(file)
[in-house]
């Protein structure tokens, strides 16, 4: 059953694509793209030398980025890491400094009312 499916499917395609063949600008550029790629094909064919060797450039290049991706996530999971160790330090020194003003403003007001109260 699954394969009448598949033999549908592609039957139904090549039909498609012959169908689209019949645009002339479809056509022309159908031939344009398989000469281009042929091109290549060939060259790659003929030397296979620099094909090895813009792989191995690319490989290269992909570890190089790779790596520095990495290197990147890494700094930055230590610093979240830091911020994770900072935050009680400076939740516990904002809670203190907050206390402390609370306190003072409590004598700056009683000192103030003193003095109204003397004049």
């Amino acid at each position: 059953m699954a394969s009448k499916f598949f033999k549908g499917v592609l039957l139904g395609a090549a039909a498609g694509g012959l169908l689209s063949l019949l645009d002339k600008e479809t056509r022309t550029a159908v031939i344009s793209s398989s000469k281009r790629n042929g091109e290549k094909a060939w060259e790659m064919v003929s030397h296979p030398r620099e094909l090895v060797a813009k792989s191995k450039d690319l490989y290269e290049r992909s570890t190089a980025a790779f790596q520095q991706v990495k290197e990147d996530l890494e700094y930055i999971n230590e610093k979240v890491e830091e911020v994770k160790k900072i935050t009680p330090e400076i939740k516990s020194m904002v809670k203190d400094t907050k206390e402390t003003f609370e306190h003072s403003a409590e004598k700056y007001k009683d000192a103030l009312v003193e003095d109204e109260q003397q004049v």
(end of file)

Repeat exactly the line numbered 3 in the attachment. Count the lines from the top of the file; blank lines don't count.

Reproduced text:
């Amino acid at each position: 059953m699954a394969s009448k499916f598949f033999k549908g499917v592609l039957l139904g395609a090549a039909a498609g694509g012959l169908l689209s063949l019949l645009d002339k600008e479809t056509r022309t550029a159908v031939i344009s793209s398989s000469k281009r790629n042929g091109e290549k094909a060939w060259e790659m064919v003929s030397h296979p030398r620099e094909l090895v060797a813009k792989s191995k450039d690319l490989y290269e290049r992909s570890t190089a980025a790779f790596q520095q991706v990495k290197e990147d996530l890494e700094y930055i999971n230590e610093k979240v890491e830091e911020v994770k160790k900072i935050t009680p330090e400076i939740k516990s020194m904002v809670k203190d400094t907050k206390e402390t003003f609370e306190h003072s403003a409590e004598k700056y007001k009683d000192a103030l009312v003193e003095d109204e109260q003397q004049v």